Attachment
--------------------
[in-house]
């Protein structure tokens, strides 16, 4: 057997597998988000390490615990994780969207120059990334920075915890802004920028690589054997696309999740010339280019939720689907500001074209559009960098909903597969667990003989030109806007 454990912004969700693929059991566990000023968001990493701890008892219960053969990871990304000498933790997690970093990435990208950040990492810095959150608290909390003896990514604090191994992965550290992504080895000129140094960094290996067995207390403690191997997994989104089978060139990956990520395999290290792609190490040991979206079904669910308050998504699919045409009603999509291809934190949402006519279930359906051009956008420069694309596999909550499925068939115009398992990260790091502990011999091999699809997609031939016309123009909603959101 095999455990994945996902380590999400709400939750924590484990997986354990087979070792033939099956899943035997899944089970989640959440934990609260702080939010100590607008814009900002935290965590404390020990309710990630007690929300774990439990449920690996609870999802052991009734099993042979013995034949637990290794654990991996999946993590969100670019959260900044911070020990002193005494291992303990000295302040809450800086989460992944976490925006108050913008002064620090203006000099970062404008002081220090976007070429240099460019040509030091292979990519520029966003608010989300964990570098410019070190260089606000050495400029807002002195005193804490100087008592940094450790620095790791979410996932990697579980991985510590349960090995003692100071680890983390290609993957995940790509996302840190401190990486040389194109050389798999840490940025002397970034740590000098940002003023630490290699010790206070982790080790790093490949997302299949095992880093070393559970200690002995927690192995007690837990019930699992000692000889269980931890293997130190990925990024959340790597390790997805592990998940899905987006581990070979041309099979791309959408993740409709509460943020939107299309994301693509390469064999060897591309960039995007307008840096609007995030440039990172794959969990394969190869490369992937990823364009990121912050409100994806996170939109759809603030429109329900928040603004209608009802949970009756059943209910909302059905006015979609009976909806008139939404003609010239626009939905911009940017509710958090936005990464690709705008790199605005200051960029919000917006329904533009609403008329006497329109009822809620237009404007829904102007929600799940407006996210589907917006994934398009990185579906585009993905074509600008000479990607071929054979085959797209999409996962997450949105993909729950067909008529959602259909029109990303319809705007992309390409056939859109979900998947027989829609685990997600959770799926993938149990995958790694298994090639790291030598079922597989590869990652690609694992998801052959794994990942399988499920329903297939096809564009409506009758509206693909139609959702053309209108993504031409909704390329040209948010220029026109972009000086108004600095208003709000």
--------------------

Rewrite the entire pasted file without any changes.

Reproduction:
[in-house]
């Protein structure tokens, strides 16, 4: 057997597998988000390490615990994780969207120059990334920075915890802004920028690589054997696309999740010339280019939720689907500001074209559009960098909903597969667990003989030109806007 454990912004969700693929059991566990000023968001990493701890008892219960053969990871990304000498933790997690970093990435990208950040990492810095959150608290909390003896990514604090191994992965550290992504080895000129140094960094290996067995207390403690191997997994989104089978060139990956990520395999290290792609190490040991979206079904669910308050998504699919045409009603999509291809934190949402006519279930359906051009956008420069694309596999909550499925068939115009398992990260790091502990011999091999699809997609031939016309123009909603959101 095999455990994945996902380590999400709400939750924590484990997986354990087979070792033939099956899943035997899944089970989640959440934990609260702080939010100590607008814009900002935290965590404390020990309710990630007690929300774990439990449920690996609870999802052991009734099993042979013995034949637990290794654990991996999946993590969100670019959260900044911070020990002193005494291992303990000295302040809450800086989460992944976490925006108050913008002064620090203006000099970062404008002081220090976007070429240099460019040509030091292979990519520029966003608010989300964990570098410019070190260089606000050495400029807002002195005193804490100087008592940094450790620095790791979410996932990697579980991985510590349960090995003692100071680890983390290609993957995940790509996302840190401190990486040389194109050389798999840490940025002397970034740590000098940002003023630490290699010790206070982790080790790093490949997302299949095992880093070393559970200690002995927690192995007690837990019930699992000692000889269980931890293997130190990925990024959340790597390790997805592990998940899905987006581990070979041309099979791309959408993740409709509460943020939107299309994301693509390469064999060897591309960039995007307008840096609007995030440039990172794959969990394969190869490369992937990823364009990121912050409100994806996170939109759809603030429109329900928040603004209608009802949970009756059943209910909302059905006015979609009976909806008139939404003609010239626009939905911009940017509710958090936005990464690709705008790199605005200051960029919000917006329904533009609403008329006497329109009822809620237009404007829904102007929600799940407006996210589907917006994934398009990185579906585009993905074509600008000479990607071929054979085959797209999409996962997450949105993909729950067909008529959602259909029109990303319809705007992309390409056939859109979900998947027989829609685990997600959770799926993938149990995958790694298994090639790291030598079922597989590869990652690609694992998801052959794994990942399988499920329903297939096809564009409506009758509206693909139609959702053309209108993504031409909704390329040209948010220029026109972009000086108004600095208003709000």